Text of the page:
Nice article really, just would like to have seen a more stressful test.

  • 1ceTr0n - Tuesday, February 21, 2012 - link

    Lian Li makes ANOTHER boring, ugly ass case and claims it to be "UNIQUE" and "DIFFERENT".

    Lian Li hasn't made a single case that looked halfway decent IMO since the PC-68 back late 2001. The one and only Lian Li i've ever owned.
  • alufan - Tuesday, February 21, 2012 - link

    rubbish i got a A70 a while back and its perfect tbh choice of top or bottom psu mount, up to 10 HDs all with fan cooling built inspace and support for the largest GPU cards available and it looks so simple and fuss free and minimalist, it also has factory made top panel with rad and fan mounts built in, look back in the DNA of silverstone et al and Lian Lis ideas will all be looking back at you
  • CloudFire - Tuesday, February 21, 2012 - link

    Agreed, Lian Li makes horrible cases. There are a few exceptions but like this one, the majority of them are horrid. Money can be spent way better elsewhere. Seriously, look at the wiring done in the assembled case. No thank you. The only thing I give Lian Li is their finesse when it comes to minimalist design and elegance; case design/layout is terrible.
  • aznofazns - Tuesday, February 21, 2012 - link

    And what do you consider to be an aesthetically pleasing case? Antec 900? BARF932?

    Take a look at the PC-P80, PC-V2120X, and basically all of the mini-ITX/micro-ATX cases they've put out in the past 5 years. If you think those are "boring, ugly ass" cases then you must be 12 years old.
  • MilwaukeeMike - Tuesday, February 21, 2012 - link

    BARF932... I laughed. Gonna use that if you don't mind.

    Yes, it's aesthetically pleasing... so are the other cases you linked. But why are the prices so high? So I can feel good making pretentious statements about being 'minimalist'? A high price for this case, and the ones you linked ($309, $469 on newegg), without knowing where my money is gonig leads me to think it's a marketing stunt and i'm paying for the priviledge of owning a Lian Li case.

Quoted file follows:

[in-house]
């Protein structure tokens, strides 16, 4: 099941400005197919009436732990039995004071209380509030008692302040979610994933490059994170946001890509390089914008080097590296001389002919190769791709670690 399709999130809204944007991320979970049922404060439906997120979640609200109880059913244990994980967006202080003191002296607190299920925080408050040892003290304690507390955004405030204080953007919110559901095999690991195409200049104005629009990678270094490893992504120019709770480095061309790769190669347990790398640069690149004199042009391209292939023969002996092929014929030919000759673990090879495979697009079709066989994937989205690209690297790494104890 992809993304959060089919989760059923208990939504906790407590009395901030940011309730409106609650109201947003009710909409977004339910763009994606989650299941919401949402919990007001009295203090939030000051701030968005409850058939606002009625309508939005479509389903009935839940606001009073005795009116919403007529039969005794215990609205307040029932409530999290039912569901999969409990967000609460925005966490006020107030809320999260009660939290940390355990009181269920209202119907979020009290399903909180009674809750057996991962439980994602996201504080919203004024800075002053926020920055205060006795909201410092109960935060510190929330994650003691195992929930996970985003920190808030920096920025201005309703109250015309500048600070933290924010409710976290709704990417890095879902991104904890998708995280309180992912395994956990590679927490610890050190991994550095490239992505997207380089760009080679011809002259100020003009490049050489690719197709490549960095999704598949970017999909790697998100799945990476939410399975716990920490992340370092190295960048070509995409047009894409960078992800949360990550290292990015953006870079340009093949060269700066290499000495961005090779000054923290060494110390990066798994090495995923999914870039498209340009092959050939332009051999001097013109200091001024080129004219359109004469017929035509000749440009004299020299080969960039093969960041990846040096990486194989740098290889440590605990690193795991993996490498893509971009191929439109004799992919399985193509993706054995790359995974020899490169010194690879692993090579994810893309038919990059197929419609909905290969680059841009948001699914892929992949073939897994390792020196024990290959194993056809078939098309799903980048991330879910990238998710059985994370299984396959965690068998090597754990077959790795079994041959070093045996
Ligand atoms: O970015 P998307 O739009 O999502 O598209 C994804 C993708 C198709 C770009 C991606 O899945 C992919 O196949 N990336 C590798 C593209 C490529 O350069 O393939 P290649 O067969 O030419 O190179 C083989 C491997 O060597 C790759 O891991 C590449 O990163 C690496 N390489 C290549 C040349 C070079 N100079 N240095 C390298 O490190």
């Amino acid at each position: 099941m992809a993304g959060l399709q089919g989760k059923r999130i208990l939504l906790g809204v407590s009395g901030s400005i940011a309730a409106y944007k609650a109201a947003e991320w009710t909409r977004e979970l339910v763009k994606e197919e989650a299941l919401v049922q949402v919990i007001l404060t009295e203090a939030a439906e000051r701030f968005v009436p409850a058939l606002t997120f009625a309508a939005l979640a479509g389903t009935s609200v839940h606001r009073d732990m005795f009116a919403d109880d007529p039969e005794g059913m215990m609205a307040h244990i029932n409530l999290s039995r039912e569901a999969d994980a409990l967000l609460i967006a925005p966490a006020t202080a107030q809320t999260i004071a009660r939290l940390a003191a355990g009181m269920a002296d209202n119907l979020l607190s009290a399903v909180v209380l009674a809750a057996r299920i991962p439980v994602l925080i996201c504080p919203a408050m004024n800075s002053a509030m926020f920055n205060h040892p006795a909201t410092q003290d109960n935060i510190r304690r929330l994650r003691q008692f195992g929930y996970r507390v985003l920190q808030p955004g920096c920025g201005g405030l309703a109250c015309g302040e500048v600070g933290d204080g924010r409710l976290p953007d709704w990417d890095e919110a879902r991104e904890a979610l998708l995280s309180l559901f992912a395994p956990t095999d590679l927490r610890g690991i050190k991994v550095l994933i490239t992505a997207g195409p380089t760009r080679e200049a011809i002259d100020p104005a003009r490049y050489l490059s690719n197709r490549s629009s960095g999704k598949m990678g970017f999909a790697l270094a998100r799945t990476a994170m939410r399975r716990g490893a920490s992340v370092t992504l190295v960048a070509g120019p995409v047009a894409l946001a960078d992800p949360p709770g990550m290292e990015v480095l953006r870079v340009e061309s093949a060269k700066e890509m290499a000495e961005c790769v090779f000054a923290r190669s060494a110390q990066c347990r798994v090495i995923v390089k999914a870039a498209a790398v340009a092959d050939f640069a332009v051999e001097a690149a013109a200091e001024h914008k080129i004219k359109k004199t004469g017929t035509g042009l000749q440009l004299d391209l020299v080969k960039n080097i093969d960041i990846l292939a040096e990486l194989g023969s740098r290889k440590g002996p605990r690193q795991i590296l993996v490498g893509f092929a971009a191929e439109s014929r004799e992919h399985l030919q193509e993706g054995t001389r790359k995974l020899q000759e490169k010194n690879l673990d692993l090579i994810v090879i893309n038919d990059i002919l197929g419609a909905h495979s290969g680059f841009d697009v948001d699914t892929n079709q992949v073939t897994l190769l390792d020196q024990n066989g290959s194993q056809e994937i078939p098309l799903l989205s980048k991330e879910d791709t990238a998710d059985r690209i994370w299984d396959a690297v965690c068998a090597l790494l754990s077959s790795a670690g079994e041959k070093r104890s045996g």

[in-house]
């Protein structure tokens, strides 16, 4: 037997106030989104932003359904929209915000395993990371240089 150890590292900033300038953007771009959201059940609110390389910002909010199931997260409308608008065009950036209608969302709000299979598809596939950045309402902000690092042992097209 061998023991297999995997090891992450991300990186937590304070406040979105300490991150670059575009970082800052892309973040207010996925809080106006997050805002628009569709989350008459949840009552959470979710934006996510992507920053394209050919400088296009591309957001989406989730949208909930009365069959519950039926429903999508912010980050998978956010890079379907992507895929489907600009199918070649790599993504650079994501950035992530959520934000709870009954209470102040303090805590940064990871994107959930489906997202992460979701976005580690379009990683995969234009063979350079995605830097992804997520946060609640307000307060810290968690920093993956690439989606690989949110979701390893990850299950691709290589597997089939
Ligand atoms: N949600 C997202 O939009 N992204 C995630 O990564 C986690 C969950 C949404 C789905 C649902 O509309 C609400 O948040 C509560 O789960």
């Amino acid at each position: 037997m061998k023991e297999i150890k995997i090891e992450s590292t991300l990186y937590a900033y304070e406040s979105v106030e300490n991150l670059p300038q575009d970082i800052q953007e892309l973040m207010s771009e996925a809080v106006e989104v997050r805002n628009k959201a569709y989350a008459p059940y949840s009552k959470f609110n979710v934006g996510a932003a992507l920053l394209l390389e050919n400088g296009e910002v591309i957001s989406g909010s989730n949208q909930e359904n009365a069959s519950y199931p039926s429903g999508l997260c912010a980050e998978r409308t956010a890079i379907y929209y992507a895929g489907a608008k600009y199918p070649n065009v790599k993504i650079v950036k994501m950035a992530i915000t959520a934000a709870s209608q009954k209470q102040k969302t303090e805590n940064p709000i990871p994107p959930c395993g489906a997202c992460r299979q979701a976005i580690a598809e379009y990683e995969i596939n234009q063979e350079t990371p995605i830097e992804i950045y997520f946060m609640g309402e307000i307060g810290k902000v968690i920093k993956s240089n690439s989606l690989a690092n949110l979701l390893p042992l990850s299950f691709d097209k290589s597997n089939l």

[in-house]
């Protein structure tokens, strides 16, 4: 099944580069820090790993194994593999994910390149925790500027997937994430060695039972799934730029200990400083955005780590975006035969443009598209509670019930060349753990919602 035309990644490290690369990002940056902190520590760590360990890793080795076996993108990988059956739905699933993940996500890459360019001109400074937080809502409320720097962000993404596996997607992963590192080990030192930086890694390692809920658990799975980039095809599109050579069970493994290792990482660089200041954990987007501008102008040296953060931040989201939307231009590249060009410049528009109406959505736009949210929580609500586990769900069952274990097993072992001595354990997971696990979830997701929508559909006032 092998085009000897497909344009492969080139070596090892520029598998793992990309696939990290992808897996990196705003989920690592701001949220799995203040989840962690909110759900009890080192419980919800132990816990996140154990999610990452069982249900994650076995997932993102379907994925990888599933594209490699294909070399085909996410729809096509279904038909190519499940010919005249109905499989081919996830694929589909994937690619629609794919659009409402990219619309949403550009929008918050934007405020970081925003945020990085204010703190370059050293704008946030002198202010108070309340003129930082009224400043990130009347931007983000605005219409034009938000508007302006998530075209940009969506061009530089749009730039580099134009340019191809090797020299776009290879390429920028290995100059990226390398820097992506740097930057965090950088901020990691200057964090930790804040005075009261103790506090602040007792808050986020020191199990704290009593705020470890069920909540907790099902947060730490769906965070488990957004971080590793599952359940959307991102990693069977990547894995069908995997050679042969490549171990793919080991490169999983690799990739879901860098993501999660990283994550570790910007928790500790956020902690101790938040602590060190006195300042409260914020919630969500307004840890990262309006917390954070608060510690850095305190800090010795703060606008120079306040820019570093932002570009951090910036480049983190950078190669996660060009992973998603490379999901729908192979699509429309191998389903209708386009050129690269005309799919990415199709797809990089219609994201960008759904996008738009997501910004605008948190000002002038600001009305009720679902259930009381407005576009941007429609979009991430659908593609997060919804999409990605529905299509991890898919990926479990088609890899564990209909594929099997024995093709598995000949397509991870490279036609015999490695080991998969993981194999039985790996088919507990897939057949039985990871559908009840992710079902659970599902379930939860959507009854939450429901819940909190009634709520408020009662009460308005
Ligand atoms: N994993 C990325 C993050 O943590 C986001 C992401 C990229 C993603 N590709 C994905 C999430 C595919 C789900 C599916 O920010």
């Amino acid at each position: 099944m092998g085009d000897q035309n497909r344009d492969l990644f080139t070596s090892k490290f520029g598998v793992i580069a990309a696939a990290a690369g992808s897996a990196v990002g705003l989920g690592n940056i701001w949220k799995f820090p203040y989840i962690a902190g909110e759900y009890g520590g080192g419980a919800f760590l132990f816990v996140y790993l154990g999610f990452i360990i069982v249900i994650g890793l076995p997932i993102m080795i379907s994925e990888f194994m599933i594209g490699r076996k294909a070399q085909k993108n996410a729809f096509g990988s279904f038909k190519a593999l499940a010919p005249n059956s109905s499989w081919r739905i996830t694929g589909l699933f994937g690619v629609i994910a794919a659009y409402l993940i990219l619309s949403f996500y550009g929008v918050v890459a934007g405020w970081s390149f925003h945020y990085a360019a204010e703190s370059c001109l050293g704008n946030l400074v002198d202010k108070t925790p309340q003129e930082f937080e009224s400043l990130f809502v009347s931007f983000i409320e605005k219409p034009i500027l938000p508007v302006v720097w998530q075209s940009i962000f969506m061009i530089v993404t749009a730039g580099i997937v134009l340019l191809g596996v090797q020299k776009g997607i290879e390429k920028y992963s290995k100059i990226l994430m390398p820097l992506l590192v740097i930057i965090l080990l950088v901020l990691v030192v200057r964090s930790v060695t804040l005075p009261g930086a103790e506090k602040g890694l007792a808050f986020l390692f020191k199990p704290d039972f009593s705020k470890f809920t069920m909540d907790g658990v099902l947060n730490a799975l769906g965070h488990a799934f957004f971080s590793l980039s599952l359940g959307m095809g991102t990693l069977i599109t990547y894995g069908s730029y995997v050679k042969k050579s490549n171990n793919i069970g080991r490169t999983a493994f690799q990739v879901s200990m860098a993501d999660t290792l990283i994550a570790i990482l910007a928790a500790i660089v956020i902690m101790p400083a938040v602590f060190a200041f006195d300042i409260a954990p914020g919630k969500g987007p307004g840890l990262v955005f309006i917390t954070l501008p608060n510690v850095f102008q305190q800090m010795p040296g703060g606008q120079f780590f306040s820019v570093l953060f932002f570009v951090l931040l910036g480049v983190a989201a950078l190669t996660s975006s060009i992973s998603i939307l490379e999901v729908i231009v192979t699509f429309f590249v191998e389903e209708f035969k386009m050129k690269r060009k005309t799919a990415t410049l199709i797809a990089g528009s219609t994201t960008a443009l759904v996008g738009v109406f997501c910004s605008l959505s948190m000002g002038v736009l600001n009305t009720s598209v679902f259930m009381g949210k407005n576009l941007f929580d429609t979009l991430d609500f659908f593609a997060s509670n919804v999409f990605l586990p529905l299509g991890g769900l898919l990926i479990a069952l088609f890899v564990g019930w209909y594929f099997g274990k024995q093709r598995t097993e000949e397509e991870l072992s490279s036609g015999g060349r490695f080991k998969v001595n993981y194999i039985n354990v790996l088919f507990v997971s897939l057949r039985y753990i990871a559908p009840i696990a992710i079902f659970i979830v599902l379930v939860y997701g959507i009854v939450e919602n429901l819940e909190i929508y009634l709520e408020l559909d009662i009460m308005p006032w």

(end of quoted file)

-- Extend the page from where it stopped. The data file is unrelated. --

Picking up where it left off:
Thanks, but i'll pass.
  • tecknurd - Tuesday, February 21, 2012 - link

    I have a Lian Li case and it is probably model PC-68, but I do not remember. Besides that, Lian Li case does make plain cases, but Lian Li puts the work on the DIY for making their case their own unique case. Depending on the model, can add extras to Lian Li cases.

    I will own another Lian Li case because they are easy to build a computer compared to other brands. Lian Li has tight tolerances, so drive bays and expansions are with in spec. Do not have to use a rubber headed hammer to pound the drives in place or a screw driver to leverage the expansion slots in place while screwing them down. The motherboard tray from Lian Li moves out smoothly compared to their competitors.
  • Dustin Sklavos - Tuesday, February 21, 2012 - link

    Respectfully disagree with your point that Lian Li cases are easy to build compared to other brands. The Lian Li cases I've tested have consistently been the most time-consuming and frustrating ones to build in. The PC-90 was the least offensive that way.

    If you want something well made and easy to build in, Corsair remains for me the gold standard for ease of assembly.